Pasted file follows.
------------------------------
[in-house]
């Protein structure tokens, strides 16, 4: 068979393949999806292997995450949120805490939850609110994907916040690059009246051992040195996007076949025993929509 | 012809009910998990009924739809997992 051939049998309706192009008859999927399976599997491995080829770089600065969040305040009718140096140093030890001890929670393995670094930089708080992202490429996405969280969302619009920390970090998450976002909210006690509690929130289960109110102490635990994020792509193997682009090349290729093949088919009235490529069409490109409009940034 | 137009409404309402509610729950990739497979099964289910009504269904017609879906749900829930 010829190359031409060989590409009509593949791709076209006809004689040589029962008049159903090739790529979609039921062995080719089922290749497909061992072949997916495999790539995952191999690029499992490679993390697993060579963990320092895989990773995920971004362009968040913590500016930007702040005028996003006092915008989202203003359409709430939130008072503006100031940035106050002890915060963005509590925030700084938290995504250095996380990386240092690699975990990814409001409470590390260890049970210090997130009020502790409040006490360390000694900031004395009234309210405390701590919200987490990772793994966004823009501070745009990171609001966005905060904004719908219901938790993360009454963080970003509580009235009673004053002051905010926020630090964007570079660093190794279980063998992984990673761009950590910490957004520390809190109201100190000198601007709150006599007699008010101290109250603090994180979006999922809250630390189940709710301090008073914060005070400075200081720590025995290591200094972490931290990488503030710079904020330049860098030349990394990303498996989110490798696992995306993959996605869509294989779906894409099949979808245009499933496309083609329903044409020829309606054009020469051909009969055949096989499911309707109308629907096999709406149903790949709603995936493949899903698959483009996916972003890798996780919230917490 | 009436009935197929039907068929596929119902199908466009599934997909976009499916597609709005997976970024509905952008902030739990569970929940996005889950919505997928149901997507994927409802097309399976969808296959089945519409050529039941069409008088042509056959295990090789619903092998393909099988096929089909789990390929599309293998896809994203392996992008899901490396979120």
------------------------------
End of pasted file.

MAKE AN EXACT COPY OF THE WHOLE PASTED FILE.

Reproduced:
[in-house]
């Protein structure tokens, strides 16, 4: 068979393949999806292997995450949120805490939850609110994907916040690059009246051992040195996007076949025993929509 | 012809009910998990009924739809997992 051939049998309706192009008859999927399976599997491995080829770089600065969040305040009718140096140093030890001890929670393995670094930089708080992202490429996405969280969302619009920390970090998450976002909210006690509690929130289960109110102490635990994020792509193997682009090349290729093949088919009235490529069409490109409009940034 | 137009409404309402509610729950990739497979099964289910009504269904017609879906749900829930 010829190359031409060989590409009509593949791709076209006809004689040589029962008049159903090739790529979609039921062995080719089922290749497909061992072949997916495999790539995952191999690029499992490679993390697993060579963990320092895989990773995920971004362009968040913590500016930007702040005028996003006092915008989202203003359409709430939130008072503006100031940035106050002890915060963005509590925030700084938290995504250095996380990386240092690699975990990814409001409470590390260890049970210090997130009020502790409040006490360390000694900031004395009234309210405390701590919200987490990772793994966004823009501070745009990171609001966005905060904004719908219901938790993360009454963080970003509580009235009673004053002051905010926020630090964007570079660093190794279980063998992984990673761009950590910490957004520390809190109201100190000198601007709150006599007699008010101290109250603090994180979006999922809250630390189940709710301090008073914060005070400075200081720590025995290591200094972490931290990488503030710079904020330049860098030349990394990303498996989110490798696992995306993959996605869509294989779906894409099949979808245009499933496309083609329903044409020829309606054009020469051909009969055949096989499911309707109308629907096999709406149903790949709603995936493949899903698959483009996916972003890798996780919230917490 | 009436009935197929039907068929596929119902199908466009599934997909976009499916597609709005997976970024509905952008902030739990569970929940996005889950919505997928149901997507994927409802097309399976969808296959089945519409050529039941069409008088042509056959295990090789619903092998393909099988096929089909789990390929599309293998896809994203392996992008899901490396979120």